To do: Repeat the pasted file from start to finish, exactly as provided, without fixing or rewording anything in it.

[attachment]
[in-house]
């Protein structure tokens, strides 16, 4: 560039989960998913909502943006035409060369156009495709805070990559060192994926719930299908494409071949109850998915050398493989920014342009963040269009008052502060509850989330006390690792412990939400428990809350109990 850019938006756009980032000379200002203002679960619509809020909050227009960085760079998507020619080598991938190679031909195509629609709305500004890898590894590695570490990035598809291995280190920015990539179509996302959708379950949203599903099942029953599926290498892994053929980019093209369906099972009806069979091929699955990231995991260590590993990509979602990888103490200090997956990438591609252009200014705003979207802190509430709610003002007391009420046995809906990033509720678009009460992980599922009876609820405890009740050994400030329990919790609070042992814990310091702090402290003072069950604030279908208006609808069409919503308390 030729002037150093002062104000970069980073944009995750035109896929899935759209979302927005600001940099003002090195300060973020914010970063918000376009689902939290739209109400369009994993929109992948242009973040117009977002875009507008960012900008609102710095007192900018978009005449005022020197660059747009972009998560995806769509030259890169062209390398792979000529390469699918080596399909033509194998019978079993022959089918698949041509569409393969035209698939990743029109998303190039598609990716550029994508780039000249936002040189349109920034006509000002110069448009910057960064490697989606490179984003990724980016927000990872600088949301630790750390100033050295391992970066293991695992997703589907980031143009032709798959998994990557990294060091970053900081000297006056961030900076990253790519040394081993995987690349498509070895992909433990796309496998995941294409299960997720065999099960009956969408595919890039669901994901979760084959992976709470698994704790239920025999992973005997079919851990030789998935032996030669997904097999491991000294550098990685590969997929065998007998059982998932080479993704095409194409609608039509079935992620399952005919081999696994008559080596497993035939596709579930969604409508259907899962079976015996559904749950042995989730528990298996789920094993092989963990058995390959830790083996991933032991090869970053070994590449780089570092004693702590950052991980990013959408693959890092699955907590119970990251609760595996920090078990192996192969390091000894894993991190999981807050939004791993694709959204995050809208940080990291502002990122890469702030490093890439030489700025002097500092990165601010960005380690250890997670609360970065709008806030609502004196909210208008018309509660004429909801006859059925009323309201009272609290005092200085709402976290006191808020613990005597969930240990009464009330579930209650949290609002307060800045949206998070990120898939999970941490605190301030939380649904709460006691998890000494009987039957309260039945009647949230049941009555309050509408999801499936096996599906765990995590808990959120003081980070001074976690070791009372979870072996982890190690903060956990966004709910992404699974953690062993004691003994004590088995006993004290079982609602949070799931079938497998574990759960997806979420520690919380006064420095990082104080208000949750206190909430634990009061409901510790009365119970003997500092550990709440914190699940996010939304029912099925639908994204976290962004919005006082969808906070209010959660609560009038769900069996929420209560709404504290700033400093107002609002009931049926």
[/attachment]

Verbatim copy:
[in-house]
């Protein structure tokens, strides 16, 4: 560039989960998913909502943006035409060369156009495709805070990559060192994926719930299908494409071949109850998915050398493989920014342009963040269009008052502060509850989330006390690792412990939400428990809350109990 850019938006756009980032000379200002203002679960619509809020909050227009960085760079998507020619080598991938190679031909195509629609709305500004890898590894590695570490990035598809291995280190920015990539179509996302959708379950949203599903099942029953599926290498892994053929980019093209369906099972009806069979091929699955990231995991260590590993990509979602990888103490200090997956990438591609252009200014705003979207802190509430709610003002007391009420046995809906990033509720678009009460992980599922009876609820405890009740050994400030329990919790609070042992814990310091702090402290003072069950604030279908208006609808069409919503308390 030729002037150093002062104000970069980073944009995750035109896929899935759209979302927005600001940099003002090195300060973020914010970063918000376009689902939290739209109400369009994993929109992948242009973040117009977002875009507008960012900008609102710095007192900018978009005449005022020197660059747009972009998560995806769509030259890169062209390398792979000529390469699918080596399909033509194998019978079993022959089918698949041509569409393969035209698939990743029109998303190039598609990716550029994508780039000249936002040189349109920034006509000002110069448009910057960064490697989606490179984003990724980016927000990872600088949301630790750390100033050295391992970066293991695992997703589907980031143009032709798959998994990557990294060091970053900081000297006056961030900076990253790519040394081993995987690349498509070895992909433990796309496998995941294409299960997720065999099960009956969408595919890039669901994901979760084959992976709470698994704790239920025999992973005997079919851990030789998935032996030669997904097999491991000294550098990685590969997929065998007998059982998932080479993704095409194409609608039509079935992620399952005919081999696994008559080596497993035939596709579930969604409508259907899962079976015996559904749950042995989730528990298996789920094993092989963990058995390959830790083996991933032991090869970053070994590449780089570092004693702590950052991980990013959408693959890092699955907590119970990251609760595996920090078990192996192969390091000894894993991190999981807050939004791993694709959204995050809208940080990291502002990122890469702030490093890439030489700025002097500092990165601010960005380690250890997670609360970065709008806030609502004196909210208008018309509660004429909801006859059925009323309201009272609290005092200085709402976290006191808020613990005597969930240990009464009330579930209650949290609002307060800045949206998070990120898939999970941490605190301030939380649904709460006691998890000494009987039957309260039945009647949230049941009555309050509408999801499936096996599906765990995590808990959120003081980070001074976690070791009372979870072996982890190690903060956990966004709910992404699974953690062993004691003994004590088995006993004290079982609602949070799931079938497998574990759960997806979420520690919380006064420095990082104080208000949750206190909430634990009061409901510790009365119970003997500092550990709440914190699940996010939304029912099925639908994204976290962004919005006082969808906070209010959660609560009038769900069996929420209560709404504290700033400093107002609002009931049926």